And much has changed since then. "How far has our nation come? [Today] women serve at every level of the military and in almost every career field," said McKinley.
"Frankly, it's really time to stop being surprised that America's daughters are fully capable of doing their jobs and fighting for freedom," Duckworth added.
Duckworth is one of many military women who have served overseas. Deployed to Iraq where she flew combat missions in a UH-60 Blackhawk, she said that it really came down to one thing-supporting the mission.
"In that cockpit, it didn't matter if I was male or female, it only mattered that I supported the mission," said Duckworth. "In that cockpit it didn't matter if I was from Illinois and the pilot in command was from Missouri. Or if he was a first Gulf War veteran and had been in 20 years and I had only been in 15. It was about the mission."
And on Nov. 12, 2004, while supporting the mission, Duckworth and her Blackhawk crew were brought down by enemy fire.
"That day in my aircraft, bleeding, knowing that I was dying, when people came to rescue me at no time did I check [whether] they were male or female before allowing them to carry me out," she said.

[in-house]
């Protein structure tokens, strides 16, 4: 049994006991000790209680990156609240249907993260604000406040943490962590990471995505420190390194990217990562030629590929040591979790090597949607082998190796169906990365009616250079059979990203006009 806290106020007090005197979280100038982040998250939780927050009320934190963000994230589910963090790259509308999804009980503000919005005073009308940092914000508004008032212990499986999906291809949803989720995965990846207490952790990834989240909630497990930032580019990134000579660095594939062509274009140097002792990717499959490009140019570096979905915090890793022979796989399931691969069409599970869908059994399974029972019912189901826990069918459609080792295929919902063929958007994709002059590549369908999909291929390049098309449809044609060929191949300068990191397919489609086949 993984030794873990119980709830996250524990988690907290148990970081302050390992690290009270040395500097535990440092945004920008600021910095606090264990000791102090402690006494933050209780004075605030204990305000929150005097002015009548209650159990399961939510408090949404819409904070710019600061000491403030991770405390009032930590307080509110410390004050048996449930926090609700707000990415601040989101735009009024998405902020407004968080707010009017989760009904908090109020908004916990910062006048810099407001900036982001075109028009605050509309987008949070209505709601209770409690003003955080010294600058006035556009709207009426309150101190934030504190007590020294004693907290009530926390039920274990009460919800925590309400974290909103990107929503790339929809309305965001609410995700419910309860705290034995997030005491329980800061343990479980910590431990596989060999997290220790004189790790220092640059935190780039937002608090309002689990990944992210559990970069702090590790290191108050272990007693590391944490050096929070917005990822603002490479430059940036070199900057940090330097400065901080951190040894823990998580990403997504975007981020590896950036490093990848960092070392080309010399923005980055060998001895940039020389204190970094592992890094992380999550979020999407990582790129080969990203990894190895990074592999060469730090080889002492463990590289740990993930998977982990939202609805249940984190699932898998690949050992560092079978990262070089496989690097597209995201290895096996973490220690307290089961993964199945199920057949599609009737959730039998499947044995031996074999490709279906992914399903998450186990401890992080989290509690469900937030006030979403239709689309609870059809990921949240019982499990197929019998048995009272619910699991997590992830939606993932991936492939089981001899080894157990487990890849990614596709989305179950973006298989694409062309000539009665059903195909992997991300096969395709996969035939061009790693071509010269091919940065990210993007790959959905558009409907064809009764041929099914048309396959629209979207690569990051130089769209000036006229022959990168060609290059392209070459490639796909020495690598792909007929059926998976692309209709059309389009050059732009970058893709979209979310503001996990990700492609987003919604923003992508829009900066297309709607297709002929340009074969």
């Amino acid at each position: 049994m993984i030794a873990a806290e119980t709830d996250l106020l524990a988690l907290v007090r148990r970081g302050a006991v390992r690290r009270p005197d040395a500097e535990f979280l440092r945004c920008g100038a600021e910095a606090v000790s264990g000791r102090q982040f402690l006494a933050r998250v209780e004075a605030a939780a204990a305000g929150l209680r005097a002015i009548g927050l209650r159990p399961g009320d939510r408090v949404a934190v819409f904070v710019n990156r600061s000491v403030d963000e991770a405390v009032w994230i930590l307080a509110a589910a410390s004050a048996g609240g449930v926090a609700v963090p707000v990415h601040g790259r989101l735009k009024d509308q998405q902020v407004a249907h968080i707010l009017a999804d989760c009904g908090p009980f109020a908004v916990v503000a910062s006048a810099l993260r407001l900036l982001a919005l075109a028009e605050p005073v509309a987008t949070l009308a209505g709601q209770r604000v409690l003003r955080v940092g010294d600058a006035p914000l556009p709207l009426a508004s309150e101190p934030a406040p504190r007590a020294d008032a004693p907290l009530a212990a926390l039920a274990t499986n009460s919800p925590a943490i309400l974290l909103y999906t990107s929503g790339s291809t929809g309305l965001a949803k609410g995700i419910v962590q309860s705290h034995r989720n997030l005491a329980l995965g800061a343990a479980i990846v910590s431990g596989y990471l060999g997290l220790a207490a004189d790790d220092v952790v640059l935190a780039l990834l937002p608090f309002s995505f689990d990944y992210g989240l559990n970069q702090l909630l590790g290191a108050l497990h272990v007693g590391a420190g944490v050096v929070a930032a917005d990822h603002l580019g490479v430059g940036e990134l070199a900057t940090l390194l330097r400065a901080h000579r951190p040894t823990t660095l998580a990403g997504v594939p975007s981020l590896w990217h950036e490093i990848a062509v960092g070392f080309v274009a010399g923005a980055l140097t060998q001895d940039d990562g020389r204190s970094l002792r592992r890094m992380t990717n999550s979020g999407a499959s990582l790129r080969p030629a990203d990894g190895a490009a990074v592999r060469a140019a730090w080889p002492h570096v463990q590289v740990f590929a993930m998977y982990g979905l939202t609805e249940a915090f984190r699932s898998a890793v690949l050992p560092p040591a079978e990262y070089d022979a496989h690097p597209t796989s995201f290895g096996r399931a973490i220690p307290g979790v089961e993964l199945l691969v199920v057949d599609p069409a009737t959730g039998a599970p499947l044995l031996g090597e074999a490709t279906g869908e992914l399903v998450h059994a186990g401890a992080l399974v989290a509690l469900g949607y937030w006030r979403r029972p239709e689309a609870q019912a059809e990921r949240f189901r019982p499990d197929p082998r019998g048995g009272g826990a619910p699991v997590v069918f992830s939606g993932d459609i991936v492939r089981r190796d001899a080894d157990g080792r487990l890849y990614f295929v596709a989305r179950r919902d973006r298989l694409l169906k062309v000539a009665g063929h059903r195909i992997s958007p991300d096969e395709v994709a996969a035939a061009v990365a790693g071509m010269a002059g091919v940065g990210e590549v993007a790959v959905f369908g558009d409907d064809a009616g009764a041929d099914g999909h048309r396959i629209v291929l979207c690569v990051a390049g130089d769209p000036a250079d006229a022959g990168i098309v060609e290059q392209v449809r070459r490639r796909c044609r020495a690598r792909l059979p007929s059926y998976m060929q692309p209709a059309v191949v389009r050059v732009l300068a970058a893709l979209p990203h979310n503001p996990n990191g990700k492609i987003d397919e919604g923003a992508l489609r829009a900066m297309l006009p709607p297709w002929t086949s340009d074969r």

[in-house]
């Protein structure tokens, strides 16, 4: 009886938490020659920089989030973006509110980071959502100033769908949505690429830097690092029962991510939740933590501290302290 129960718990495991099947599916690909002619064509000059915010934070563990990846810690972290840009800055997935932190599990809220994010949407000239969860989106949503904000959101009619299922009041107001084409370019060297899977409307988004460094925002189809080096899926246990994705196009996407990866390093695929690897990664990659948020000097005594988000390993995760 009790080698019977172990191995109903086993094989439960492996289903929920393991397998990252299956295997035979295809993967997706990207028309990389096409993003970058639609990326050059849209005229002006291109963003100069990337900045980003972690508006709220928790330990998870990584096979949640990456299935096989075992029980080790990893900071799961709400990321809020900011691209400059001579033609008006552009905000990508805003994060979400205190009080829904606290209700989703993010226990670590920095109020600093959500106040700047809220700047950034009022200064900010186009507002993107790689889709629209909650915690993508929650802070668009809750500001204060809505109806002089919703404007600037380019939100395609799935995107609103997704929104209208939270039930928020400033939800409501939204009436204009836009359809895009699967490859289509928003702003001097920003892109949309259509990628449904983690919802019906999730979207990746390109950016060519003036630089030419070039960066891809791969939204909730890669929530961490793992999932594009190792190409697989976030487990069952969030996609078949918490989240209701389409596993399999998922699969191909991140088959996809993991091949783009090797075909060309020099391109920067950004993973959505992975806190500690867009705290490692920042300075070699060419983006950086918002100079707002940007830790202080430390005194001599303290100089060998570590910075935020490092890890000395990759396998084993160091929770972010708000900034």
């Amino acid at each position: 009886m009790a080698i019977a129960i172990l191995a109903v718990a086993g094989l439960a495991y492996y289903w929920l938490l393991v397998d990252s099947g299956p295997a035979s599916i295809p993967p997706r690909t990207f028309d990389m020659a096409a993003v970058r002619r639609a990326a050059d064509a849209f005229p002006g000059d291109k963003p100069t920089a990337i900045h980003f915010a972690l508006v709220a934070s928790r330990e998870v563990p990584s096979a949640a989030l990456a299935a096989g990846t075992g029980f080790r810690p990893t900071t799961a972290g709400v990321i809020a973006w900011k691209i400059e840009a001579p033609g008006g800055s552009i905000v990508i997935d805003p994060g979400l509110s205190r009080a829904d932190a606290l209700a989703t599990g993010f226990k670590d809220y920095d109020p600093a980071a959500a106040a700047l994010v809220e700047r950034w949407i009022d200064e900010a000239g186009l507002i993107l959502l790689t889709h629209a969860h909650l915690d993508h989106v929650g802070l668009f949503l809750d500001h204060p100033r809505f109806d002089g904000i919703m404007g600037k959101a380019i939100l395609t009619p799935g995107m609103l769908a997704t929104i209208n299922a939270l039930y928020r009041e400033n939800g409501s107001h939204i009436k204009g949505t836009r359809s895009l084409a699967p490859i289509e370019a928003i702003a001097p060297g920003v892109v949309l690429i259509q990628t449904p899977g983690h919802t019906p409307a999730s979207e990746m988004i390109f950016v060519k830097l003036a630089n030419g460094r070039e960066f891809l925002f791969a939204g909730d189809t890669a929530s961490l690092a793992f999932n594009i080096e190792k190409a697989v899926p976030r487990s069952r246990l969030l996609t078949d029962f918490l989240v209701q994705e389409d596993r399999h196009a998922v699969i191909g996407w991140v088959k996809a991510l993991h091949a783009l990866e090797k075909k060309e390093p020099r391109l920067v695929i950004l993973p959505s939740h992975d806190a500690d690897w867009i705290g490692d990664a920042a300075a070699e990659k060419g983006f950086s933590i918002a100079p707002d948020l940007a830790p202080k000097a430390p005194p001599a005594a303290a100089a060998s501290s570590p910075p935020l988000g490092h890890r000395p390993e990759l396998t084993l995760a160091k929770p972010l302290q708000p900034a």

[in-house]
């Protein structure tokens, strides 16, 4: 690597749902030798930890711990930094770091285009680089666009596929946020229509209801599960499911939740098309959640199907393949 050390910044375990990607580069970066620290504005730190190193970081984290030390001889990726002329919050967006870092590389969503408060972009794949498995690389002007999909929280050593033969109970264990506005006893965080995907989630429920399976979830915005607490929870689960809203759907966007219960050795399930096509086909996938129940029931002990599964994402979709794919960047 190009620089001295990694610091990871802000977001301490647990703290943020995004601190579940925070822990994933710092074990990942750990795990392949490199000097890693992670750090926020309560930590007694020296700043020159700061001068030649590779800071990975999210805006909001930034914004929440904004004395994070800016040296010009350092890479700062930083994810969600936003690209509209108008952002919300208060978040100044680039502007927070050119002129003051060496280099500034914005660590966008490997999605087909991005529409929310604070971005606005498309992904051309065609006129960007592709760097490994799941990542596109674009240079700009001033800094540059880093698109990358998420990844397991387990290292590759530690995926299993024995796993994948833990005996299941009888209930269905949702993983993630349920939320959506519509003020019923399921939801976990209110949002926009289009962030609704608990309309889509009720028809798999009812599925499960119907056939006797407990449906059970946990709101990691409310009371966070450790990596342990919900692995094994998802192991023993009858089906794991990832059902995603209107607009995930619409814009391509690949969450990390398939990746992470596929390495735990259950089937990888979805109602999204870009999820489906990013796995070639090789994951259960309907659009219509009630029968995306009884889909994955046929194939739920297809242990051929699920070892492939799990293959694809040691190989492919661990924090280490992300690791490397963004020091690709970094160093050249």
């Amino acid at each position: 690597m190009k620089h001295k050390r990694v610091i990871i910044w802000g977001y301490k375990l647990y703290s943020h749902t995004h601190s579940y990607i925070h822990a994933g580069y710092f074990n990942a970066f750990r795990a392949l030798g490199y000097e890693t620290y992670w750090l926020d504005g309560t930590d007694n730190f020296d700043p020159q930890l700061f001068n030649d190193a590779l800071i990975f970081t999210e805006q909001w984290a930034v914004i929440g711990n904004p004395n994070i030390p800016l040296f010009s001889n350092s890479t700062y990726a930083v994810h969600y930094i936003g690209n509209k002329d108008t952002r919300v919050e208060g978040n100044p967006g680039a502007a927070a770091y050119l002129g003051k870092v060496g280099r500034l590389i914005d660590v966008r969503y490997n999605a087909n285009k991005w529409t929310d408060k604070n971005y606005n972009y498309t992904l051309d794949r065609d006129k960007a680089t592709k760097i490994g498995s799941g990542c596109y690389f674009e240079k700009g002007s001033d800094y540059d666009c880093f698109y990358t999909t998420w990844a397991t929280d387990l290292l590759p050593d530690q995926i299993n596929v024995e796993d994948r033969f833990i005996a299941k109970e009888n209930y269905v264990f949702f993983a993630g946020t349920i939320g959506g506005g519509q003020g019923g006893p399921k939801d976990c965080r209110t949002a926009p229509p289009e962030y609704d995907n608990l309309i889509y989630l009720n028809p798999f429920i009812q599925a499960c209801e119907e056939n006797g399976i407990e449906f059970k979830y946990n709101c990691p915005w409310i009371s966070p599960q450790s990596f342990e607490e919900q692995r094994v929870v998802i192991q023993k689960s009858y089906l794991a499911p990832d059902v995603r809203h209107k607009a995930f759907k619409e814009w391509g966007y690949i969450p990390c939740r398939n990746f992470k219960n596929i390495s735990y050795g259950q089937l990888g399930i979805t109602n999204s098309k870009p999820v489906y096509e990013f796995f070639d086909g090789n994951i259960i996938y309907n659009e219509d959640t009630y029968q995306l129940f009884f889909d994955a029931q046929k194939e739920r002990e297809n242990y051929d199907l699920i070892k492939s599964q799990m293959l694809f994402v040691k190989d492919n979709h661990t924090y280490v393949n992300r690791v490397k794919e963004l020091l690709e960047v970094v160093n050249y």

But that day, which resulted in her losing the bottom portion of both legs, also brought other points to light.
"The day that I was shot down, I started out as the highest ranking person of my crew. The lowest ranking person in that aircraft was Spc. Kurt Hanneman," she said, adding that many may say that as the lowest ranking he was the least important on the aircraft.
"He wasn't the crew chief, he wasn't in charge of that aircraft [and] he wasn't the pilot in command. At the end of that day, Kurt Hanneman was the most important person in our crew, she said. "At the end of that day after we had been shot down and Kurt had taken AK-47 rounds into his back, it was Kurt who grabbed his weapon and maintained rear security to make sure the rescue could happen. Bleeding, going into shock [and] scared out of his mind he was not going to quit his post," she said.
And there were others in her unit that were equally as dedicated, to include another female pilot, who stayed by Duckworth's side.
"The day I was shot down she volunteered to accompany me to Landstuhl [Regional Medical Center]," said Duckworth. "And you have to understand what it's like to one minute be flying missions and to know that a buddy has been hit and may be dying, and then to volunteer to accompany that person. And, she went to Landstuhl solely to sit next to my bed in case I woke up so that I would see a friendly face."
"She ... continued to fly combat missions during the day, studied for the bar exam at night, came home, and three weeks [later] ... passed the bar exam," said Duckworth. "That's a warrior woman."
And though many may say that the day Duckworth was shot down was tragic, for her it brought out one point.
"That day taught me more than anything else that it doesn't matter who you are or what you are; all that matters is that you don't let your buddies down and that you stick with the mission and you never quit - you never give up."